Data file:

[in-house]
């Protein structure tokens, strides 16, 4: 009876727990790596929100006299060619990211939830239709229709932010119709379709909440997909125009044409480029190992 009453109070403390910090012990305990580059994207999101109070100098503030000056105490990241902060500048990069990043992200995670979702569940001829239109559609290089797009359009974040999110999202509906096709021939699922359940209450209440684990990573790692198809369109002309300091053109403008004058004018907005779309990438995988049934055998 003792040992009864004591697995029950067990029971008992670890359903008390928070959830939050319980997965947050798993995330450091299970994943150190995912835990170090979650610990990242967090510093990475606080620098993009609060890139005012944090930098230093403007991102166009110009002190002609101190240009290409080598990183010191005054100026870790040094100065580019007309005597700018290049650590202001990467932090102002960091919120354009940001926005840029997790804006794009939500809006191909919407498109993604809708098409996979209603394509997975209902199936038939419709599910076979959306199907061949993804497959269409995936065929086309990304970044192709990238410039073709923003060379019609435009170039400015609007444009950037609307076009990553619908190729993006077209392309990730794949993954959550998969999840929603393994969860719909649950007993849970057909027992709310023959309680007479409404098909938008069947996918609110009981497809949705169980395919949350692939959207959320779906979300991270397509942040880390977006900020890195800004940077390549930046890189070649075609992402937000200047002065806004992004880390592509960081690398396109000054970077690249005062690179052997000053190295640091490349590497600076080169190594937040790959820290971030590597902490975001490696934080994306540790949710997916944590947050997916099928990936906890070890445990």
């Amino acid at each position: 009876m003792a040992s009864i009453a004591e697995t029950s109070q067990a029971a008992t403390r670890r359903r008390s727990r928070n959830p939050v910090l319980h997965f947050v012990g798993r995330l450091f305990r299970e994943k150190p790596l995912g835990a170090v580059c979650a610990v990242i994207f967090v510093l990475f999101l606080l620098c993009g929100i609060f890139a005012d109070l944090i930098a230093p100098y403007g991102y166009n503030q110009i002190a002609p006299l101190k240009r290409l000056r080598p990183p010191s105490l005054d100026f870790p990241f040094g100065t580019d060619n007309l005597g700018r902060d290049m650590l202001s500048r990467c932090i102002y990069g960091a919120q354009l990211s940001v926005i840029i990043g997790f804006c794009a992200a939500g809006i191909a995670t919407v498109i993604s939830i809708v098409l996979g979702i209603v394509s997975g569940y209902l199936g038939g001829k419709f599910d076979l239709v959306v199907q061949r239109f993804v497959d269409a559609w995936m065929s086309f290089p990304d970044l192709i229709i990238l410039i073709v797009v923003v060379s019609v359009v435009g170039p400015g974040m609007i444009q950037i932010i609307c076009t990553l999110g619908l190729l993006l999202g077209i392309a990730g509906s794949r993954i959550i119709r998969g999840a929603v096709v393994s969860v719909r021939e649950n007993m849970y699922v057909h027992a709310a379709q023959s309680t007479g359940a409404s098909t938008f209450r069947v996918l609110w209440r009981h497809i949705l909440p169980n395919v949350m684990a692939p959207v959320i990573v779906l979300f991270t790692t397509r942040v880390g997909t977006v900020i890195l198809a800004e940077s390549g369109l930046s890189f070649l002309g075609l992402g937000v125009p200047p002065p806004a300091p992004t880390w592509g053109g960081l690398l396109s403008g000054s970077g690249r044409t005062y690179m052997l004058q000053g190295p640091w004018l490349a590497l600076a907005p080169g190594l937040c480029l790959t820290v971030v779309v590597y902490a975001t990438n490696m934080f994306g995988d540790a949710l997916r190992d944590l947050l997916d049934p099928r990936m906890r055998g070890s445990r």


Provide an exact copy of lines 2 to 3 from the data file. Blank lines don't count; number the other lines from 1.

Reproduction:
């Protein structure tokens, strides 16, 4: 009876727990790596929100006299060619990211939830239709229709932010119709379709909440997909125009044409480029190992 009453109070403390910090012990305990580059994207999101109070100098503030000056105490990241902060500048990069990043992200995670979702569940001829239109559609290089797009359009974040999110999202509906096709021939699922359940209450209440684990990573790692198809369109002309300091053109403008004058004018907005779309990438995988049934055998 003792040992009864004591697995029950067990029971008992670890359903008390928070959830939050319980997965947050798993995330450091299970994943150190995912835990170090979650610990990242967090510093990475606080620098993009609060890139005012944090930098230093403007991102166009110009002190002609101190240009290409080598990183010191005054100026870790040094100065580019007309005597700018290049650590202001990467932090102002960091919120354009940001926005840029997790804006794009939500809006191909919407498109993604809708098409996979209603394509997975209902199936038939419709599910076979959306199907061949993804497959269409995936065929086309990304970044192709990238410039073709923003060379019609435009170039400015609007444009950037609307076009990553619908190729993006077209392309990730794949993954959550998969999840929603393994969860719909649950007993849970057909027992709310023959309680007479409404098909938008069947996918609110009981497809949705169980395919949350692939959207959320779906979300991270397509942040880390977006900020890195800004940077390549930046890189070649075609992402937000200047002065806004992004880390592509960081690398396109000054970077690249005062690179052997000053190295640091490349590497600076080169190594937040790959820290971030590597902490975001490696934080994306540790949710997916944590947050997916099928990936906890070890445990």
């Amino acid at each position: 009876m003792a040992s009864i009453a004591e697995t029950s109070q067990a029971a008992t403390r670890r359903r008390s727990r928070n959830p939050v910090l319980h997965f947050v012990g798993r995330l450091f305990r299970e994943k150190p790596l995912g835990a170090v580059c979650a610990v990242i994207f967090v510093l990475f999101l606080l620098c993009g929100i609060f890139a005012d109070l944090i930098a230093p100098y403007g991102y166009n503030q110009i002190a002609p006299l101190k240009r290409l000056r080598p990183p010191s105490l005054d100026f870790p990241f040094g100065t580019d060619n007309l005597g700018r902060d290049m650590l202001s500048r990467c932090i102002y990069g960091a919120q354009l990211s940001v926005i840029i990043g997790f804006c794009a992200a939500g809006i191909a995670t919407v498109i993604s939830i809708v098409l996979g979702i209603v394509s997975g569940y209902l199936g038939g001829k419709f599910d076979l239709v959306v199907q061949r239109f993804v497959d269409a559609w995936m065929s086309f290089p990304d970044l192709i229709i990238l410039i073709v797009v923003v060379s019609v359009v435009g170039p400015g974040m609007i444009q950037i932010i609307c076009t990553l999110g619908l190729l993006l999202g077209i392309a990730g509906s794949r993954i959550i119709r998969g999840a929603v096709v393994s969860v719909r021939e649950n007993m849970y699922v057909h027992a709310a379709q023959s309680t007479g359940a409404s098909t938008f209450r069947v996918l609110w209440r009981h497809i949705l909440p169980n395919v949350m684990a692939p959207v959320i990573v779906l979300f991270t790692t397509r942040v880390g997909t977006v900020i890195l198809a800004e940077s390549g369109l930046s890189f070649l002309g075609l992402g937000v125009p200047p002065p806004a300091p992004t880390w592509g053109g960081l690398l396109s403008g000054s970077g690249r044409t005062y690179m052997l004058q000053g190295p640091w004018l490349a590497l600076a907005p080169g190594l937040c480029l790959t820290v971030v779309v590597y902490a975001t990438n490696m934080f994306g995988d540790a949710l997916r190992d944590l947050l997916d049934p099928r990936m906890r055998g070890s445990r």